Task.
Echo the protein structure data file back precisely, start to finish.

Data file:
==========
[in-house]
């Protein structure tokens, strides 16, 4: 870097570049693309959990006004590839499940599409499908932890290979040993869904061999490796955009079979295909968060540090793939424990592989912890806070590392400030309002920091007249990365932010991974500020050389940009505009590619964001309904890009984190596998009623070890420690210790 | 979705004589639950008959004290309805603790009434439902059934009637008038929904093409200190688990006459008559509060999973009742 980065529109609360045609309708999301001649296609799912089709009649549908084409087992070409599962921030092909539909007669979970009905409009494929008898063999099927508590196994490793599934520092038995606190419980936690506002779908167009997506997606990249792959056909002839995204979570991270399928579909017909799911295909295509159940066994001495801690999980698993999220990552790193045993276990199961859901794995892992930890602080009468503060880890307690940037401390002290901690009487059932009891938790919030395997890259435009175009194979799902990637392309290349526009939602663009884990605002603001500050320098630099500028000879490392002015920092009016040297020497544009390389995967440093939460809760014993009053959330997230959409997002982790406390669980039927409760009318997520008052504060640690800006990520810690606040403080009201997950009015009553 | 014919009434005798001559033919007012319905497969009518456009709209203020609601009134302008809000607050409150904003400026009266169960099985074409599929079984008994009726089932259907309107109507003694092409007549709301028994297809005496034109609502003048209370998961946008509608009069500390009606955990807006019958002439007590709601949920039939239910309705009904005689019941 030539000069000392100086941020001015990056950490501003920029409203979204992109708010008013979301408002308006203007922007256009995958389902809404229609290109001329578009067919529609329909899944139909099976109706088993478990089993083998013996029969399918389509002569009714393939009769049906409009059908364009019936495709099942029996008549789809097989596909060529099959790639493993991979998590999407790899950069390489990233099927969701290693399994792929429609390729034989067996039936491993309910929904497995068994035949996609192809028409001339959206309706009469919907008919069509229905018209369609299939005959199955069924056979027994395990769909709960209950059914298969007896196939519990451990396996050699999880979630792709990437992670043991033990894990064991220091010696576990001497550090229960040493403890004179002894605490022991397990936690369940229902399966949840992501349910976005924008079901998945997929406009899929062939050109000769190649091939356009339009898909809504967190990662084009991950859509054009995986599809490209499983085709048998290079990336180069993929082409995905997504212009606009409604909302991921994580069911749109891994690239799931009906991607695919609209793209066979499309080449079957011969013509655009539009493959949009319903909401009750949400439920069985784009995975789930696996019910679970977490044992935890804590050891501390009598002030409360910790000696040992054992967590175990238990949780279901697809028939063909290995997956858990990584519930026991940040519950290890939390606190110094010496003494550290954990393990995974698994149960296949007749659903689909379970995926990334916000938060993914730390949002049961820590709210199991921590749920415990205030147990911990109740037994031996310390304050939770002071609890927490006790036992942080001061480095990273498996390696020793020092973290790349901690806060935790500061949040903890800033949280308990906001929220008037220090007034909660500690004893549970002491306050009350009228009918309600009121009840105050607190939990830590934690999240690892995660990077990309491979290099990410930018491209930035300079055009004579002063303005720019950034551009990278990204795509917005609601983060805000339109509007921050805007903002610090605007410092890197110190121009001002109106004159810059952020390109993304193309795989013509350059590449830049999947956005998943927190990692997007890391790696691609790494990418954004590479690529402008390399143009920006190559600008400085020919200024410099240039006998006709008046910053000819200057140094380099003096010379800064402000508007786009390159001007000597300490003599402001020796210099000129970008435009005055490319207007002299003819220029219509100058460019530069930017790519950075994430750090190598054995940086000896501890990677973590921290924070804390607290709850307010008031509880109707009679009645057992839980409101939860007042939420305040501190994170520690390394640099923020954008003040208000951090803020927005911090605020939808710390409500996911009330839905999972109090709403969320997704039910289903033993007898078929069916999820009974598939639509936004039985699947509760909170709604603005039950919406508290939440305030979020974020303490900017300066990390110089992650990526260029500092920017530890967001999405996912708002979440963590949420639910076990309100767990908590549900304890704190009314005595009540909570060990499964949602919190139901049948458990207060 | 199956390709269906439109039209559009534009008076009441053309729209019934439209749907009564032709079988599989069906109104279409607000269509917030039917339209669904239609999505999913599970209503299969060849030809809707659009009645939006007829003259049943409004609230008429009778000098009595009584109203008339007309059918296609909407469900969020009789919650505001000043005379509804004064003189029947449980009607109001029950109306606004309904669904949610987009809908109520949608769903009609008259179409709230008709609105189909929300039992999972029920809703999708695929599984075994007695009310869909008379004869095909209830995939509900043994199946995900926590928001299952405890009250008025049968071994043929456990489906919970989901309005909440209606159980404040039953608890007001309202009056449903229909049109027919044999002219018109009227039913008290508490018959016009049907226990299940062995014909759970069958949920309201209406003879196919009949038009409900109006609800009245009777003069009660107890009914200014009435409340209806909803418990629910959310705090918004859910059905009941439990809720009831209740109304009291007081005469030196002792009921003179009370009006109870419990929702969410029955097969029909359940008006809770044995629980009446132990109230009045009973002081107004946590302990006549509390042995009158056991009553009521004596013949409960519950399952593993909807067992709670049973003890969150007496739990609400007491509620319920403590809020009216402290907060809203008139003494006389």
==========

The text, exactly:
[in-house]
């Protein structure tokens, strides 16, 4: 870097570049693309959990006004590839499940599409499908932890290979040993869904061999490796955009079979295909968060540090793939424990592989912890806070590392400030309002920091007249990365932010991974500020050389940009505009590619964001309904890009984190596998009623070890420690210790 | 979705004589639950008959004290309805603790009434439902059934009637008038929904093409200190688990006459008559509060999973009742 980065529109609360045609309708999301001649296609799912089709009649549908084409087992070409599962921030092909539909007669979970009905409009494929008898063999099927508590196994490793599934520092038995606190419980936690506002779908167009997506997606990249792959056909002839995204979570991270399928579909017909799911295909295509159940066994001495801690999980698993999220990552790193045993276990199961859901794995892992930890602080009468503060880890307690940037401390002290901690009487059932009891938790919030395997890259435009175009194979799902990637392309290349526009939602663009884990605002603001500050320098630099500028000879490392002015920092009016040297020497544009390389995967440093939460809760014993009053959330997230959409997002982790406390669980039927409760009318997520008052504060640690800006990520810690606040403080009201997950009015009553 | 014919009434005798001559033919007012319905497969009518456009709209203020609601009134302008809000607050409150904003400026009266169960099985074409599929079984008994009726089932259907309107109507003694092409007549709301028994297809005496034109609502003048209370998961946008509608009069500390009606955990807006019958002439007590709601949920039939239910309705009904005689019941 030539000069000392100086941020001015990056950490501003920029409203979204992109708010008013979301408002308006203007922007256009995958389902809404229609290109001329578009067919529609329909899944139909099976109706088993478990089993083998013996029969399918389509002569009714393939009769049906409009059908364009019936495709099942029996008549789809097989596909060529099959790639493993991979998590999407790899950069390489990233099927969701290693399994792929429609390729034989067996039936491993309910929904497995068994035949996609192809028409001339959206309706009469919907008919069509229905018209369609299939005959199955069924056979027994395990769909709960209950059914298969007896196939519990451990396996050699999880979630792709990437992670043991033990894990064991220091010696576990001497550090229960040493403890004179002894605490022991397990936690369940229902399966949840992501349910976005924008079901998945997929406009899929062939050109000769190649091939356009339009898909809504967190990662084009991950859509054009995986599809490209499983085709048998290079990336180069993929082409995905997504212009606009409604909302991921994580069911749109891994690239799931009906991607695919609209793209066979499309080449079957011969013509655009539009493959949009319903909401009750949400439920069985784009995975789930696996019910679970977490044992935890804590050891501390009598002030409360910790000696040992054992967590175990238990949780279901697809028939063909290995997956858990990584519930026991940040519950290890939390606190110094010496003494550290954990393990995974698994149960296949007749659903689909379970995926990334916000938060993914730390949002049961820590709210199991921590749920415990205030147990911990109740037994031996310390304050939770002071609890927490006790036992942080001061480095990273498996390696020793020092973290790349901690806060935790500061949040903890800033949280308990906001929220008037220090007034909660500690004893549970002491306050009350009228009918309600009121009840105050607190939990830590934690999240690892995660990077990309491979290099990410930018491209930035300079055009004579002063303005720019950034551009990278990204795509917005609601983060805000339109509007921050805007903002610090605007410092890197110190121009001002109106004159810059952020390109993304193309795989013509350059590449830049999947956005998943927190990692997007890391790696691609790494990418954004590479690529402008390399143009920006190559600008400085020919200024410099240039006998006709008046910053000819200057140094380099003096010379800064402000508007786009390159001007000597300490003599402001020796210099000129970008435009005055490319207007002299003819220029219509100058460019530069930017790519950075994430750090190598054995940086000896501890990677973590921290924070804390607290709850307010008031509880109707009679009645057992839980409101939860007042939420305040501190994170520690390394640099923020954008003040208000951090803020927005911090605020939808710390409500996911009330839905999972109090709403969320997704039910289903033993007898078929069916999820009974598939639509936004039985699947509760909170709604603005039950919406508290939440305030979020974020303490900017300066990390110089992650990526260029500092920017530890967001999405996912708002979440963590949420639910076990309100767990908590549900304890704190009314005595009540909570060990499964949602919190139901049948458990207060 | 199956390709269906439109039209559009534009008076009441053309729209019934439209749907009564032709079988599989069906109104279409607000269509917030039917339209669904239609999505999913599970209503299969060849030809809707659009009645939006007829003259049943409004609230008429009778000098009595009584109203008339007309059918296609909407469900969020009789919650505001000043005379509804004064003189029947449980009607109001029950109306606004309904669904949610987009809908109520949608769903009609008259179409709230008709609105189909929300039992999972029920809703999708695929599984075994007695009310869909008379004869095909209830995939509900043994199946995900926590928001299952405890009250008025049968071994043929456990489906919970989901309005909440209606159980404040039953608890007001309202009056449903229909049109027919044999002219018109009227039913008290508490018959016009049907226990299940062995014909759970069958949920309201209406003879196919009949038009409900109006609800009245009777003069009660107890009914200014009435409340209806909803418990629910959310705090918004859910059905009941439990809720009831209740109304009291007081005469030196002792009921003179009370009006109870419990929702969410029955097969029909359940008006809770044995629980009446132990109230009045009973002081107004946590302990006549509390042995009158056991009553009521004596013949409960519950399952593993909807067992709670049973003890969150007496739990609400007491509620319920403590809020009216402290907060809203008139003494006389």